AIDS-related knowledge: This part consisted of a total 51 statements. These statements addressed five basic categories: cause of AIDS (5 statements), nature (16 statements), mode of transmission (15 statements), treatment/control (7 statements), and groups at high risk (8 statements). The correct response was scored as “1,” and the incorrect and “Don’t know” responses as “0.” An overall knowledge score was calculated by summing the scores for statements, thus the highest possible score was 51 points. Percentage mean score (PMS) was estimated for each category and for the overall knowledge score.
Attitude of nursing students toward AIDS: This part consisted of a total 19 statements, these statements addressed three basic categories (Abolfotouh, 1995; Adebap et al., 2003; Diclemente et al., 1986; Doyle & Conroy, 1991): (a) attitudes toward people living with AIDS (PLWA; 10 statements), (b) attitudes toward care (4 statements), and (c) attitudes toward precautionary measures (5 statements). Attitude toward AIDS was measured on a 4-point Likert-type scale, with 4 indicating strongly agree and 1 indicating strongly disagree. The 4-point scale, rather than a 5-point scale, was used to motivate respondents to indicate either a positive or a negative attitude. Approximately one half of the statements were warded negatively to avoid a response set and were reverse coded for data analysis. For analysis, points “1”and “2” were combined to form the category “positive attitude,” while points “3” and “4” were combined to form the category “negative attitude.”
The instrument was piloted with 20 students for clarity and comprehensiveness. Reliability measures for internal consistency were not established prior to administration of the instrument; however, Cronbach’s alpha was conducted following data collection for the attitude scale. Obtained alpha coefficients were as follows: overall instrument (α = .88), attitude to AIDS patients (α = .83), attitude to provision of care (α = .65), and attitude to precautionary measures (α = .76).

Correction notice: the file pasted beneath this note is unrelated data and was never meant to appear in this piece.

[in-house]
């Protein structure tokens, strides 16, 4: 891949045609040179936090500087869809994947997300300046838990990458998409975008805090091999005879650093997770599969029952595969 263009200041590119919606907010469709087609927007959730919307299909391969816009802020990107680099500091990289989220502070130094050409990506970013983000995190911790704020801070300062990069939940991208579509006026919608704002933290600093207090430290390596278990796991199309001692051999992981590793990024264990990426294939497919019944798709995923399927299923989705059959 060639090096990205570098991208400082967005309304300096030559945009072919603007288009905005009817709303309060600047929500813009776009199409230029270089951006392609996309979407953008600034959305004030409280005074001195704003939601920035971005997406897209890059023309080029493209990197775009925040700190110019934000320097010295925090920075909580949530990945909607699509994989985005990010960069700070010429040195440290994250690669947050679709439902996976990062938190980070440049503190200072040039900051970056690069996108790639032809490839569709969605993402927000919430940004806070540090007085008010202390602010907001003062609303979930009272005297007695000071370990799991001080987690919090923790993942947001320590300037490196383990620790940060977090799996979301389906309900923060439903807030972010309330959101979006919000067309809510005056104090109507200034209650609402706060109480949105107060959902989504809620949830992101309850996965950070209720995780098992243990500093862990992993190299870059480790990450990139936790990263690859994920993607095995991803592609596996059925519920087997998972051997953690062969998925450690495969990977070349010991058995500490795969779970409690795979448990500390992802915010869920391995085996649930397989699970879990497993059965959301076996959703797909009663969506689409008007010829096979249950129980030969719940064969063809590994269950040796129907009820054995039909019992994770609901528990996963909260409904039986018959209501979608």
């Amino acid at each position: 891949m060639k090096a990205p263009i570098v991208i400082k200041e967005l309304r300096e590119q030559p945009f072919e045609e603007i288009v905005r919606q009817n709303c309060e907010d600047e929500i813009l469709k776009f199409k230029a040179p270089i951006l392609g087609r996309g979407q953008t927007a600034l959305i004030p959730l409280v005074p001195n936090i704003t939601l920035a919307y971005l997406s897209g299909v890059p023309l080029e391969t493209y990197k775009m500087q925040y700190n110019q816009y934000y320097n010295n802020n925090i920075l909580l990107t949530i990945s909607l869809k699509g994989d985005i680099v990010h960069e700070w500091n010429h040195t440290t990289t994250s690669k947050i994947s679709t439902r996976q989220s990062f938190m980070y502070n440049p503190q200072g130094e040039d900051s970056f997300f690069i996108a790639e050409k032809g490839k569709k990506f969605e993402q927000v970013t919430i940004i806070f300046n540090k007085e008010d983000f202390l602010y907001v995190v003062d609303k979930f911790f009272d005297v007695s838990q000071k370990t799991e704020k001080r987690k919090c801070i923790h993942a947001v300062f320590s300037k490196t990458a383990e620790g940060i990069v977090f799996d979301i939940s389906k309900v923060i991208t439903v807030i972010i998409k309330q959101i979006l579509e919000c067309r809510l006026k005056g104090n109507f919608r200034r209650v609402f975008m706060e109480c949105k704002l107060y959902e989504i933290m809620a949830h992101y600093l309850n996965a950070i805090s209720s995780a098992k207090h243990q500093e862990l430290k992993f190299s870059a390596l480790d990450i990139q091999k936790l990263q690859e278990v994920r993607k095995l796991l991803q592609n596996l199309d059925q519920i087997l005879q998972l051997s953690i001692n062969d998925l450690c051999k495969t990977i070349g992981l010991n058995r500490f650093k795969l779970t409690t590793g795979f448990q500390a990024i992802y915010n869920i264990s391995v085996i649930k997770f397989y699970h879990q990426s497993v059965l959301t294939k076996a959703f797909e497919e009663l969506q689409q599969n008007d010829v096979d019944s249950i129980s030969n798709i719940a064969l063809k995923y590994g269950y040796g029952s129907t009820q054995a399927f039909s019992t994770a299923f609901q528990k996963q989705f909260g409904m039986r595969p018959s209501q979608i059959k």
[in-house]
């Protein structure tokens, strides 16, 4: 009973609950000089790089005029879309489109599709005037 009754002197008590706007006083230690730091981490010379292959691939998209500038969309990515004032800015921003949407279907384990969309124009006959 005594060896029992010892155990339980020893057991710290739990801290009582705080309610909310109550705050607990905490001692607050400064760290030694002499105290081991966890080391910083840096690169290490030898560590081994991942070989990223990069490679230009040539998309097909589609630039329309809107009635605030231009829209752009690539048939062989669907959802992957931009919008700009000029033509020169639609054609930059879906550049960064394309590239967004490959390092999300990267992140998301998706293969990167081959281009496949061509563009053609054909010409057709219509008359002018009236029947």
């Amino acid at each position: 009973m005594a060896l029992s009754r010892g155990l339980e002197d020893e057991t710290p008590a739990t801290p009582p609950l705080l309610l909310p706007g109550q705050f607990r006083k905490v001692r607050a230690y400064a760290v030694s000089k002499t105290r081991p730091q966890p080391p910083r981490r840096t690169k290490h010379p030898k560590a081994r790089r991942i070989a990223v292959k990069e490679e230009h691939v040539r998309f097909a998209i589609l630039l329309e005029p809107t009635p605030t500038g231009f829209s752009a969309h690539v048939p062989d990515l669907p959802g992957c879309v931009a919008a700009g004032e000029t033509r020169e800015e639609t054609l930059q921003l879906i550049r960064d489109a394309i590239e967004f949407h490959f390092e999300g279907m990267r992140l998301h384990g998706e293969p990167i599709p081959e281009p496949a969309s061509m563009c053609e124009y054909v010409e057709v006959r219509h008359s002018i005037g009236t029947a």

The study was described and the surveys were distributed during the recess, with an attached letter giving further information including an explanation of rights and assurance of anonymity. The students were informed that their decision regarding participation would not affect their course grades or their relationships with the faculty members. Only students who were willing to participate in the study, after being fully informed of the aim of the study and methodology, were included in the target sample of the study Returned completed instruments constituted consent to participate. Students were asked not to write their names on the questionnaire form so as to be anonymous. Data were treated confidentially by the primary investigator and co-investigators. The study protocol received ethical approval from the Saudi National Guard Health Affairs, Riyadh, Saudi Arabia (Ref # RC09/007).
Data analysis was conducted using SPSS (Windows, version 17.0; SPSS Inc., Chicago, IL, USA). Descriptive statistics such as mean, mode, median, and standard deviation were applied to summarize the data. To compare between categorical data, chi-square test was used. In the case of variables having more than two categories, degrees of freedom are given with the chi-square statistic. For comparison between numerical data, Student’s t test, and analysis of variance (ANOVA) were applied. To identify the significant predictors for knowledge and attitudes (dependent variables) of students toward AIDS and PLWA, multiple linear regression models were applied, with age (in years), origin (urban, rural groups), academic year, stream group (SI and SII) and previous information (yes, no) about AIDS as independent variables. p value of <.05 was considered as the level of significance.
Part I: Demographic Data
The study included 280 nursing students, all of whom were females (200 from Stream 1 and 60 from Stream 2). Their mean age was 21.55 ± 2.56 years (minimum 17 years and maximum 30 years). The distribution of their academic years was as follows—1st year 65 (25%), 2nd year 51 (19.6%), 3rd year 36 (13.8%), and 4th year 108 (41.5%)—the majority of whom were of urban origin (92.7%). Students from Stream 2 were significantly older than those of Stream 1 (24.45 ± 2.07 years vs. 20.68 ± 2.00 years, t = 12.73, p < .001), and showed higher proportion of students of rural origin (18.3% vs. 4.0%, Fisher-exact [FET], p < .001; Table 1).